In those first few shocking and unsettling weeks in March and April, we had to square up to what we’d always known: football really isn’t that important in the face of real danger and disaster. The impact of Covid 19 was all-consuming and despite the foot-dragging of many of those in charge, it soon became plain that professional football, played in front of crowds of people, was an unthinkable folly.
All of which lasted for about three or four weeks, by which time it became acceptable to start asking what was going to happen to the beautiful game. With plenty of time for idle contemplation during lockdown, I became fascinated by how this whole process of restarting football was going to play out. In the pages that follow, I’ve tried to put together a living history of what happened, looking at football and its place in the wider world. At the centre of this are case studies of nine clubs operating at a range of levels. The choice was arbitrary other than trying to ensure that I got a spread of clubs from the Premier League to your local sports and social set-up.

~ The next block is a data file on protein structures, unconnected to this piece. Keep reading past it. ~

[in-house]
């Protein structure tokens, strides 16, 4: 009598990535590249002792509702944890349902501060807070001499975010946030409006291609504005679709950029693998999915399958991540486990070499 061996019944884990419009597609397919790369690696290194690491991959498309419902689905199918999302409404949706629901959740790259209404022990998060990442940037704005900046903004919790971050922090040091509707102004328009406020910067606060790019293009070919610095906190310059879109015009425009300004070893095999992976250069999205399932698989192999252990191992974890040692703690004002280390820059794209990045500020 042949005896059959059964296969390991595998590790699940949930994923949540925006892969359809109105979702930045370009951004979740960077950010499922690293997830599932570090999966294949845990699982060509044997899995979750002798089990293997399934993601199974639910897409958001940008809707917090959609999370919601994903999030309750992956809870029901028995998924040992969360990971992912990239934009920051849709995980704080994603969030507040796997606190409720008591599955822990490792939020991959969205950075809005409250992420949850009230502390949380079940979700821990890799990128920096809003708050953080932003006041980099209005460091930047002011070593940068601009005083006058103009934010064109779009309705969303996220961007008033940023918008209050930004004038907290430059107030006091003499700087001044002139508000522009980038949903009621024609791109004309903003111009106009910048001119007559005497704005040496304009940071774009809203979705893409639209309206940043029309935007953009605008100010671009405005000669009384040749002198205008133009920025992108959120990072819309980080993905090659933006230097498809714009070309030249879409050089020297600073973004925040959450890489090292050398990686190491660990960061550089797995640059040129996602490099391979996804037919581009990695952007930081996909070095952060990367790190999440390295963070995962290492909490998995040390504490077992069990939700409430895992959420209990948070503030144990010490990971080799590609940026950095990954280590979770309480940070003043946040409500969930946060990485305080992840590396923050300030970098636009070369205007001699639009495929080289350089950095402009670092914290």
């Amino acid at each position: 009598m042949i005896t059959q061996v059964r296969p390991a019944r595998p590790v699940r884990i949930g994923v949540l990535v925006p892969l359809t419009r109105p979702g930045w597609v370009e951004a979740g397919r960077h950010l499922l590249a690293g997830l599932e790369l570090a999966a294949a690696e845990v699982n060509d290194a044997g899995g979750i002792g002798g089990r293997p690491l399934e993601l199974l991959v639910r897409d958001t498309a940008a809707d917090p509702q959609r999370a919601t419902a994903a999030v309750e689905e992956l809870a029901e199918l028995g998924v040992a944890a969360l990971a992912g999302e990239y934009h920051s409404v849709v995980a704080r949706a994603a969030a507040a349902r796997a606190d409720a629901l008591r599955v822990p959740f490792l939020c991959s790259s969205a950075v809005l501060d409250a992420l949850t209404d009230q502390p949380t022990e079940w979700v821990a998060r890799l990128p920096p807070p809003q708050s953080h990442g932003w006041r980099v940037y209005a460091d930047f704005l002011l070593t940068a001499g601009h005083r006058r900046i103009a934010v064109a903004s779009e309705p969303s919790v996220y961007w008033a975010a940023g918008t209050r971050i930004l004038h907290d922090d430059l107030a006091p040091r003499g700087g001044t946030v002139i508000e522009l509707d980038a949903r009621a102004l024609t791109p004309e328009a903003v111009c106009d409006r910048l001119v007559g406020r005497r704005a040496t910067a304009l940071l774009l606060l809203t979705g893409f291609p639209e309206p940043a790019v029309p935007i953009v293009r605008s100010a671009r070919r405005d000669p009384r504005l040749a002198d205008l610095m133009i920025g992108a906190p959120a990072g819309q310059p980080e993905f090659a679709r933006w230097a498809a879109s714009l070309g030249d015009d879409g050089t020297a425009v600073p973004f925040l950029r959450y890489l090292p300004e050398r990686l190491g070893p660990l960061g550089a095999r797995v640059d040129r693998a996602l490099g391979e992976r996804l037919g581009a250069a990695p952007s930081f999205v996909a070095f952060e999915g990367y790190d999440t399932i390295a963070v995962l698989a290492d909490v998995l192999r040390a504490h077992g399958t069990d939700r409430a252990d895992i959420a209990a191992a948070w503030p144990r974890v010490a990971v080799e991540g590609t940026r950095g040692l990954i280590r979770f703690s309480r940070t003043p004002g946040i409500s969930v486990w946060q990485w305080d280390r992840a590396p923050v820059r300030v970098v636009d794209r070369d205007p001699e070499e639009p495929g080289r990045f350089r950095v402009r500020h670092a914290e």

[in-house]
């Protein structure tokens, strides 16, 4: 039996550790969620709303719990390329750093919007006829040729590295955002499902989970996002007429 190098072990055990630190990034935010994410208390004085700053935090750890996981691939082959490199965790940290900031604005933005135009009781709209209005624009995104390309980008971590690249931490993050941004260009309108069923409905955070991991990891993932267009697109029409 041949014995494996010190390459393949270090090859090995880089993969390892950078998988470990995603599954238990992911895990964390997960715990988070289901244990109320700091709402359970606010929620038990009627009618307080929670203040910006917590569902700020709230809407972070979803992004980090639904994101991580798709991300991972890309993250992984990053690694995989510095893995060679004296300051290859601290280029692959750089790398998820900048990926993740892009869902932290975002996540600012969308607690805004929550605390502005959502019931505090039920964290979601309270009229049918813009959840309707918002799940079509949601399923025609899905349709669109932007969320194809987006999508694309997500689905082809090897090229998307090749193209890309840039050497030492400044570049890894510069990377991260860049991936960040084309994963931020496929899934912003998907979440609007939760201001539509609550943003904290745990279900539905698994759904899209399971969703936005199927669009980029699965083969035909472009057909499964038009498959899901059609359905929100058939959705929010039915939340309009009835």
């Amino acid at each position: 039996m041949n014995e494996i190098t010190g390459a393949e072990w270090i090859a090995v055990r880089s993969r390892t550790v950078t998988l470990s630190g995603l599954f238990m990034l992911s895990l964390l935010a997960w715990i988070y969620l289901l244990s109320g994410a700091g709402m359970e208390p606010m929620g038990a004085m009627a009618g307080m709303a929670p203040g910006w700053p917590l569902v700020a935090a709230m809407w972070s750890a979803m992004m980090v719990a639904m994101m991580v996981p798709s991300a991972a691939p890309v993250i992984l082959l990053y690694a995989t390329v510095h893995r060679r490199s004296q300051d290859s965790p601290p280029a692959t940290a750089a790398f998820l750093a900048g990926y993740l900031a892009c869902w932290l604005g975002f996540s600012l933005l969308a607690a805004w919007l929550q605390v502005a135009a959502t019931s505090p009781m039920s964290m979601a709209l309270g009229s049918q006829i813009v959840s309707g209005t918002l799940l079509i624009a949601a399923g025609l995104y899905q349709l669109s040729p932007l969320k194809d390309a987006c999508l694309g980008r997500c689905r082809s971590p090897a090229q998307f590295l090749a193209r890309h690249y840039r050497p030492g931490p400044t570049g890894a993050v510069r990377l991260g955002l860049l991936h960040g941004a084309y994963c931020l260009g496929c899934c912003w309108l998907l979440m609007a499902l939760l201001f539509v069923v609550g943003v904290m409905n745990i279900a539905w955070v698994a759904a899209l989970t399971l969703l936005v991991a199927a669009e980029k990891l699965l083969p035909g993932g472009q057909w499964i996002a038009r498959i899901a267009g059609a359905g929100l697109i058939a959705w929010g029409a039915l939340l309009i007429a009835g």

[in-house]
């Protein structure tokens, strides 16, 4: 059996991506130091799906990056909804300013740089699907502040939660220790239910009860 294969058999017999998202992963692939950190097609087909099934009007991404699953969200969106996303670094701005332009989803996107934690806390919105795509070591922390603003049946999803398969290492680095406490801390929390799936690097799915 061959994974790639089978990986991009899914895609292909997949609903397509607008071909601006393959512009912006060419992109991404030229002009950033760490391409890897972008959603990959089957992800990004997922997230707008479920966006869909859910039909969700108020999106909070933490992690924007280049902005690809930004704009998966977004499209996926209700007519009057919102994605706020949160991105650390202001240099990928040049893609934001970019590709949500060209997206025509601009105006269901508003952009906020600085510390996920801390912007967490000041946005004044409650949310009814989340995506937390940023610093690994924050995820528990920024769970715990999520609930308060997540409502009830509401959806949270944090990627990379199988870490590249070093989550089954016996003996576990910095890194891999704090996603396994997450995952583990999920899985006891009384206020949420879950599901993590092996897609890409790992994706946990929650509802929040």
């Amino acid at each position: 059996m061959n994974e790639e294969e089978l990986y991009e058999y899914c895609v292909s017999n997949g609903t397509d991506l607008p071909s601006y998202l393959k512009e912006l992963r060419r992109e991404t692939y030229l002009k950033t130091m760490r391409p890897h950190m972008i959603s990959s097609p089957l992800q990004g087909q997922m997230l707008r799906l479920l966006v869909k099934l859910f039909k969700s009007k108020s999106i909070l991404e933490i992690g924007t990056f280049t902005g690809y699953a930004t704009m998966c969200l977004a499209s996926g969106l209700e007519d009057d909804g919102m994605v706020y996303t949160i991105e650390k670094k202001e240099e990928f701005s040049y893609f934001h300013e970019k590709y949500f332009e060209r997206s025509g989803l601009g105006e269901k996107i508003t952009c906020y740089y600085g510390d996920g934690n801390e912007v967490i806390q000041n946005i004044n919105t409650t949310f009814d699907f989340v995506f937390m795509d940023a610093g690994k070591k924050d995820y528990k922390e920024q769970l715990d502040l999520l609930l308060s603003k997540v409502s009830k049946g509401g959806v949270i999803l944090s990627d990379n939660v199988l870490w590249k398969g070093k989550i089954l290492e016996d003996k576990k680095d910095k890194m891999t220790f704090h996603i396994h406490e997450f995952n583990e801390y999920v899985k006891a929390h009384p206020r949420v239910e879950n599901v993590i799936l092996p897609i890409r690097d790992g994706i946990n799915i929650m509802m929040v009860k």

Communicating with anyone from any of the fully professional clubs during the height of the pandemic was almost impossible. Attempts to set up online interviews, get a response to emails or find someone to answer the phone became a dispiriting business. In the lower leagues, many non-playing staff had been placed on furlough – a term which I don’t think any of us had ever used in our lives before, but which became quickly installed as part of everyday conversation. Up at the top level, particularly as the restart became a fact of life, over-stretched media teams became entirely inaccessible.
But there were – and are – plenty of other sources from which the temperature of the times could be taken. By trawling media – local and national – and loitering on forums and chat rooms, I’ve put together a picture that I hope will be familiar in many aspects to fans of all clubs. Eventually, I got to speak to a quite a few key people: members of supporters’ trusts and supporters’ clubs; stalwarts of non-league football who do everything from maintaining the website to painting the goalposts; managers, chairmen, chief executives, academics and researchers.